Nutrition is NOT a Cookie Cutter “Diet”

February 12, 2019 Uncategorized

If there is anything, I’ve learned over the last few years, it’s that nutrition is not the same for everyone. One specific diet was never meant to be a cure for all.

Learning your body and your metabolism is one of the best things you could probably do for yourself. Not only will it give you clarity to the ups and downs of weight gain and weight loss. It will help protect you from disease, regulate your hormones and support natural energy.

When starting a health journey, I recommended doing a food recall and not so much a “diet”.  What this means is to write down everything you consume with times of consumption for 2 straight weeks. This exercise will allow you to see exactly how consistent you are with your nutrition.

Before you try to cut calories, you need to know what your body can consistently function on.  If you are eating 1600 calories Monday – Thursday, and then 2000+ Friday-Sunday your body literally doesn’t know which one it should be operating on. Once you can maintain “roughly” the same calories 7 days a week for at minimum 2 full weeks then you can start to incorporate more discipline.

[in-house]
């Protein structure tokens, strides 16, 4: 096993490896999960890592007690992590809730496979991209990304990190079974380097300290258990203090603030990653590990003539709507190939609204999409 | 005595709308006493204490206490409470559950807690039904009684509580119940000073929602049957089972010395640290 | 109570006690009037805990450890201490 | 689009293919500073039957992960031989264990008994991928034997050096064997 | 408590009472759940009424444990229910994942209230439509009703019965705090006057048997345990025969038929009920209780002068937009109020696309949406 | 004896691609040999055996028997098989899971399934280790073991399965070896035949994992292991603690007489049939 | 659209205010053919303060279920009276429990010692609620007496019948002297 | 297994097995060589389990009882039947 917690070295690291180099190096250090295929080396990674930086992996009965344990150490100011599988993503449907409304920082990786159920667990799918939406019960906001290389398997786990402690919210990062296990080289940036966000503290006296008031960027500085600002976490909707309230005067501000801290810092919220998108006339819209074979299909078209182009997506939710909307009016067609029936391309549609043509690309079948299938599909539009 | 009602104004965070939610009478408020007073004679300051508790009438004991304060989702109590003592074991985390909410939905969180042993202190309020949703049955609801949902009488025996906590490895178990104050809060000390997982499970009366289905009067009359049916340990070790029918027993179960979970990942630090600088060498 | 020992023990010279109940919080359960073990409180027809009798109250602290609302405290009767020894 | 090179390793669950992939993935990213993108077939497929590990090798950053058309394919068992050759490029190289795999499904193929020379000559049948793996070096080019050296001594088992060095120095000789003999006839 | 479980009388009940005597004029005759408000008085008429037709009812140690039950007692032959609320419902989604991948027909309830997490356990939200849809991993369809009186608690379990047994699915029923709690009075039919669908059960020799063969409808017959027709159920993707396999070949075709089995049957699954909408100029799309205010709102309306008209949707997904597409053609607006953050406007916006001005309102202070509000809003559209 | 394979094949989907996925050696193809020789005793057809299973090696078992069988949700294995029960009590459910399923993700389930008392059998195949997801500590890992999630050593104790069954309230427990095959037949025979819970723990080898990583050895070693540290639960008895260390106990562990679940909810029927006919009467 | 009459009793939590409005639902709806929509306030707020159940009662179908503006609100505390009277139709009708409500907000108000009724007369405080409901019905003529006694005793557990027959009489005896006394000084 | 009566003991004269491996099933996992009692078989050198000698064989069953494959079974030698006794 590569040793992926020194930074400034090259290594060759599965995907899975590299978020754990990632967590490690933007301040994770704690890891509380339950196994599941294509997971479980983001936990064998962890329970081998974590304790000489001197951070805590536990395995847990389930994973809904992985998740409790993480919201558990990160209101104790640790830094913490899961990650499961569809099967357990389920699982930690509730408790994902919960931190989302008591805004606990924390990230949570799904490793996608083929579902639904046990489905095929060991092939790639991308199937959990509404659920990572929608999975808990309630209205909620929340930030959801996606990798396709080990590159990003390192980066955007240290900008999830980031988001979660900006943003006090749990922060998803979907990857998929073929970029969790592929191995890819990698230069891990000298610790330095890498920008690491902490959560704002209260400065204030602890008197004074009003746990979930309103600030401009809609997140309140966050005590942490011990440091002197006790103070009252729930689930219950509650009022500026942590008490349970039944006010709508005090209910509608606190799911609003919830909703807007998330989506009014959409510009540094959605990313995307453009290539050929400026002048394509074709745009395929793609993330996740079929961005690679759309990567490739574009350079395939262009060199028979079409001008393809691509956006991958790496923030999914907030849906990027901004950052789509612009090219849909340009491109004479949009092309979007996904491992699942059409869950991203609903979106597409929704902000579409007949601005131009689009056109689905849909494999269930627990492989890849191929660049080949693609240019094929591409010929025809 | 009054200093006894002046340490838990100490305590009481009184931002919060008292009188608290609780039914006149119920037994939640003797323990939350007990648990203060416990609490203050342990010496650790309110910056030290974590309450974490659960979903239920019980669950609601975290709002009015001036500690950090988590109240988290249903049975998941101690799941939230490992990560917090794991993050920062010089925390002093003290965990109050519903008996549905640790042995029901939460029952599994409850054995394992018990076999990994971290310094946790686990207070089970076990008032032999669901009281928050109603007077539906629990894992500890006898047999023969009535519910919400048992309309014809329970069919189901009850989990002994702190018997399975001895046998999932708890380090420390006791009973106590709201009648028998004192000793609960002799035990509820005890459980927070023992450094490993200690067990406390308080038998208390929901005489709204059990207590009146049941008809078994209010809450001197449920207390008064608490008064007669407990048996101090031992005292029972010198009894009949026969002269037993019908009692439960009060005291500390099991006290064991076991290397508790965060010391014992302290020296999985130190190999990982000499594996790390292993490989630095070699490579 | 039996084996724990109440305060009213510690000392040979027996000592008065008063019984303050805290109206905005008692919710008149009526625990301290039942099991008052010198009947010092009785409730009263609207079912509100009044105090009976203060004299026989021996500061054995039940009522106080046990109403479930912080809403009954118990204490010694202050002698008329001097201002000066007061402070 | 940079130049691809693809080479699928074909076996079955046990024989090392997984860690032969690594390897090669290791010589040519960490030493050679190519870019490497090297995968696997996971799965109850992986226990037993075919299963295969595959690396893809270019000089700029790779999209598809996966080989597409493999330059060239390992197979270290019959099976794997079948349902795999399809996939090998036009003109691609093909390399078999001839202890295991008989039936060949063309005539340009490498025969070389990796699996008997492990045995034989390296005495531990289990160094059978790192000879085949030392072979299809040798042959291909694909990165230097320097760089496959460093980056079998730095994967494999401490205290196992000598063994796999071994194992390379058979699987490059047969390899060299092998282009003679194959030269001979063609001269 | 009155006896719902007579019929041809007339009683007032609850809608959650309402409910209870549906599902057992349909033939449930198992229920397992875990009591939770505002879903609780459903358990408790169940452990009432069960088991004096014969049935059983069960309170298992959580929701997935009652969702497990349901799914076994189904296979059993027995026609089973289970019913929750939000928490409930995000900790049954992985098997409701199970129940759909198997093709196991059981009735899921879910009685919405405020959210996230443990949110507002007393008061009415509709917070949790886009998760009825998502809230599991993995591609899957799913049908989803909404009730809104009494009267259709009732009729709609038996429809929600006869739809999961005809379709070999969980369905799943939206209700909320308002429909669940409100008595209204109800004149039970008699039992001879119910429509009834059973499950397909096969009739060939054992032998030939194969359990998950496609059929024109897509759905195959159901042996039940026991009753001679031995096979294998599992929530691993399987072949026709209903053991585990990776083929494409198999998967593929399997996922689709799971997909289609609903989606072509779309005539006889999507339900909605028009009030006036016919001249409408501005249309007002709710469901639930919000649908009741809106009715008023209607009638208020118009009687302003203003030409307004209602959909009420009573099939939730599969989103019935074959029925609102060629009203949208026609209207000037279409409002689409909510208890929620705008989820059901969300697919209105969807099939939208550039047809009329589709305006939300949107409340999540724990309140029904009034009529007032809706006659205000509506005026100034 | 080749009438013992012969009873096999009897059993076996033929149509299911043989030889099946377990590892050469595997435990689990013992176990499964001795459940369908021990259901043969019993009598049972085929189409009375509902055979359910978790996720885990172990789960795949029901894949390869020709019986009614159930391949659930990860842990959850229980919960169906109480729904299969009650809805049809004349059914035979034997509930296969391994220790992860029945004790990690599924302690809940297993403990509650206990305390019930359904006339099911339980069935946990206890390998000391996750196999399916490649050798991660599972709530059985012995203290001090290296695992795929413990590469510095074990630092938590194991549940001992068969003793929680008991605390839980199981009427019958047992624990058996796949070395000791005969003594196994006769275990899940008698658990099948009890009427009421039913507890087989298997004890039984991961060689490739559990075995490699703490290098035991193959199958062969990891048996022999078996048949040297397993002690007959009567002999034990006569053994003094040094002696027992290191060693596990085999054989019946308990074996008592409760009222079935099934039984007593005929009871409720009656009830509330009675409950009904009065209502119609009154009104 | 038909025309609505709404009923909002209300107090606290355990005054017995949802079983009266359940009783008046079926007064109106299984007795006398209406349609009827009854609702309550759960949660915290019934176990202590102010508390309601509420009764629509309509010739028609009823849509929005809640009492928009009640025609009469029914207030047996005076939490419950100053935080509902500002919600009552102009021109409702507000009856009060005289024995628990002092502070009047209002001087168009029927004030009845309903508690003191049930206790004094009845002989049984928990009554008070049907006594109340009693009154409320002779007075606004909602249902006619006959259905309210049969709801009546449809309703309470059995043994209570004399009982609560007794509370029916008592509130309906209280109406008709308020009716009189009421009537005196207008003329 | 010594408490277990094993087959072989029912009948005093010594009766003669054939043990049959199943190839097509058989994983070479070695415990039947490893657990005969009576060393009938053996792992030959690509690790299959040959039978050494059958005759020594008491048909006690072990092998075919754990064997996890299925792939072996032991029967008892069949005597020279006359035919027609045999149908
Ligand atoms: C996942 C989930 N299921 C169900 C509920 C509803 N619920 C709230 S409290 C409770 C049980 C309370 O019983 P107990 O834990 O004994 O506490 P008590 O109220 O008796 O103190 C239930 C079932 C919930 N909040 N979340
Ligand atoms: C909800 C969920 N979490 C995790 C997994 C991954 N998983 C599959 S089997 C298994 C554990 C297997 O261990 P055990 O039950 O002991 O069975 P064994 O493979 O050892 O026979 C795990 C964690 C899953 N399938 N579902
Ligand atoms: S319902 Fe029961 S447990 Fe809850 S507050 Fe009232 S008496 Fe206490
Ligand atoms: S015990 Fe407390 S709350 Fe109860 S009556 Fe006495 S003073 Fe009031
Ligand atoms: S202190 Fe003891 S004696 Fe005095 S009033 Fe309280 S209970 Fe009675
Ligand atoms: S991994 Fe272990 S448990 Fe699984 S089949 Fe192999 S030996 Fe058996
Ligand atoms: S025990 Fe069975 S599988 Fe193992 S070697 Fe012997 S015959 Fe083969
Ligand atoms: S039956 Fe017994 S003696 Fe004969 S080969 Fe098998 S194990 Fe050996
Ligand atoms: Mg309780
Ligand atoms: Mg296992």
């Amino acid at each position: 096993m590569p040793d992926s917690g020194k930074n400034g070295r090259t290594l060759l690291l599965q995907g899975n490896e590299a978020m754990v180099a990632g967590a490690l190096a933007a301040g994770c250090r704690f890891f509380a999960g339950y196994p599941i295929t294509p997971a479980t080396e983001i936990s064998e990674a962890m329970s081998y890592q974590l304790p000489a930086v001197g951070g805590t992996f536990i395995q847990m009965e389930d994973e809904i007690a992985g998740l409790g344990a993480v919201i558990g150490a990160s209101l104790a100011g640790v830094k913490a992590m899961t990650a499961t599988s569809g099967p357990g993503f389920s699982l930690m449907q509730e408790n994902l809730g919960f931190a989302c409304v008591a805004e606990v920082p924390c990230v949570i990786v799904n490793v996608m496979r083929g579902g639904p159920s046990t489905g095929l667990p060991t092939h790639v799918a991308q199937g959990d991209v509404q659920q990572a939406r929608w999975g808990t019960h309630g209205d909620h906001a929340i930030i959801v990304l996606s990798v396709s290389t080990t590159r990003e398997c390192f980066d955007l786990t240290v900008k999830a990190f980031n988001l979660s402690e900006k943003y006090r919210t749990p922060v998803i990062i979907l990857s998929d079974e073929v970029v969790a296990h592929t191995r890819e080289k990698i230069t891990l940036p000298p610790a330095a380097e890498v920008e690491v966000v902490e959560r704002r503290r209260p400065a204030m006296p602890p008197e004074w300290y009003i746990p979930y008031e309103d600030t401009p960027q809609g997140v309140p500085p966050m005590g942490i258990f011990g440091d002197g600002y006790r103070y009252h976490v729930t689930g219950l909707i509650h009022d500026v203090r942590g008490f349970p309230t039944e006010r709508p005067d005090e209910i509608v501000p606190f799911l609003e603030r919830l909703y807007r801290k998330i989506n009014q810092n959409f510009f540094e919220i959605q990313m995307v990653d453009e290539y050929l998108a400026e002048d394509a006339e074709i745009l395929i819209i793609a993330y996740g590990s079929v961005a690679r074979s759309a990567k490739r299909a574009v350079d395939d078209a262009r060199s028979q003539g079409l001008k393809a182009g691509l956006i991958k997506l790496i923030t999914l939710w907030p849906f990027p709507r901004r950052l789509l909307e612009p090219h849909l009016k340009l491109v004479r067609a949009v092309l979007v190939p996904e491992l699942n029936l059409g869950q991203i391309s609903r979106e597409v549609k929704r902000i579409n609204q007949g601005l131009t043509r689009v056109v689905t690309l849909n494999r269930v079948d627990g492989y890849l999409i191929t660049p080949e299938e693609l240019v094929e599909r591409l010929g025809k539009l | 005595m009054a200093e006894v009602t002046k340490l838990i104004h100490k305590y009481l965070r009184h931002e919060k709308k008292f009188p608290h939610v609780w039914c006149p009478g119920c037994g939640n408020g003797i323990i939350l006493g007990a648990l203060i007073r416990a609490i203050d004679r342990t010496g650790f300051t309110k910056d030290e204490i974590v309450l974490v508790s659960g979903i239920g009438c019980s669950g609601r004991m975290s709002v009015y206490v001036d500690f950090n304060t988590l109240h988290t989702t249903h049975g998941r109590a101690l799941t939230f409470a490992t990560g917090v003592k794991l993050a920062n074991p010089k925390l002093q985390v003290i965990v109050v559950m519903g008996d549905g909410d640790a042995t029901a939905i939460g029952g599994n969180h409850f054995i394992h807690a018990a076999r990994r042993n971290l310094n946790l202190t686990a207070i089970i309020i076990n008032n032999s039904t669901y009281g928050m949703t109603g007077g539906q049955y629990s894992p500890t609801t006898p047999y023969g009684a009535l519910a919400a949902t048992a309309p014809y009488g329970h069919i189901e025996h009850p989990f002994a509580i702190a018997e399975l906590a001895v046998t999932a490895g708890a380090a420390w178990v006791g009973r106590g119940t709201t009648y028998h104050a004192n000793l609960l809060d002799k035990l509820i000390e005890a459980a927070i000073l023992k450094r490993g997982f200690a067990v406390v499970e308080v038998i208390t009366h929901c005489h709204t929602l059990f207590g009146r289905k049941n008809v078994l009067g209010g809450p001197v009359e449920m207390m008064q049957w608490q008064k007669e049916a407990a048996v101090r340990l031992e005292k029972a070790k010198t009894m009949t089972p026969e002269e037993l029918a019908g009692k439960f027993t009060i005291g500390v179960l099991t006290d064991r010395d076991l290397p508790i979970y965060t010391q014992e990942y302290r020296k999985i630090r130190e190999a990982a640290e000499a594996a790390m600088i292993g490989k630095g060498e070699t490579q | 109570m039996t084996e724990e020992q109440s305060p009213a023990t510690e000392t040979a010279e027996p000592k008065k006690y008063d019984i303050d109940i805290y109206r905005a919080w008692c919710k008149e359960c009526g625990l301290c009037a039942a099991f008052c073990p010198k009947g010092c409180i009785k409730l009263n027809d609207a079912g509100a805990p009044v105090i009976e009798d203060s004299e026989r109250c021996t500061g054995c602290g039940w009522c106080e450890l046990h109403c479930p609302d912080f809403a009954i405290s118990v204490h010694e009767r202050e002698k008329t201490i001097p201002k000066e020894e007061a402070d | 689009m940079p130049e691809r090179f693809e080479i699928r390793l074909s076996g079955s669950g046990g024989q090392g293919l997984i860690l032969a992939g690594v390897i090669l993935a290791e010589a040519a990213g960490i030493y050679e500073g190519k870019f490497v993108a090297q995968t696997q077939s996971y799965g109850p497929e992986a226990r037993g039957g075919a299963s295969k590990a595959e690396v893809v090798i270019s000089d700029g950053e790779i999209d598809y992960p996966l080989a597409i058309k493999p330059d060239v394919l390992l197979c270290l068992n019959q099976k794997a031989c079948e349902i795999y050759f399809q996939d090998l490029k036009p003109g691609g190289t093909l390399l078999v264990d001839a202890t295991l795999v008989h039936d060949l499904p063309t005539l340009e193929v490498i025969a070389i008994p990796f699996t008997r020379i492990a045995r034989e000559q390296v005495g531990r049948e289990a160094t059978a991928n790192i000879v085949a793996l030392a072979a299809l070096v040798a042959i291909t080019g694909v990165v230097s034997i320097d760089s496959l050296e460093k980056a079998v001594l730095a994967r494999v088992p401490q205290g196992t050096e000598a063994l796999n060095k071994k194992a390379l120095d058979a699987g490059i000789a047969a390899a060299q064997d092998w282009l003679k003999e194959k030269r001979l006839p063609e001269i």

When doing a cut, or a deficiency of calories, I recommended decreasing slowly. Doing leaps of 500 calories or more at a time can be super detrimental to your health and energy. You must gradually teach your body how to operate on a new level of energy.

There are a few different factors to take into consideration when deciding the right number of calories, you should be consuming in a day. Sure, we all know the basics, height, weight, age, activity level. But what about the more personal considerations that an equation cannot read.

Everyone has a different metabolism. Lets first define what metabolism is. Metabolism is the sum of all the breaking up and building up of things your body does.

So, EVERYTHING you do is metabolism. EVERTHING your body does requires energy. Metabolism is literally what keeps you alive.

Metabolism is broken up into four categories. TDEE, NEAT, TEF, and EEF.

I know what you’re thinking…” What in the heck do those abbreviations stand for?”

Lucky for you I’m about to break it down as simple as I know how.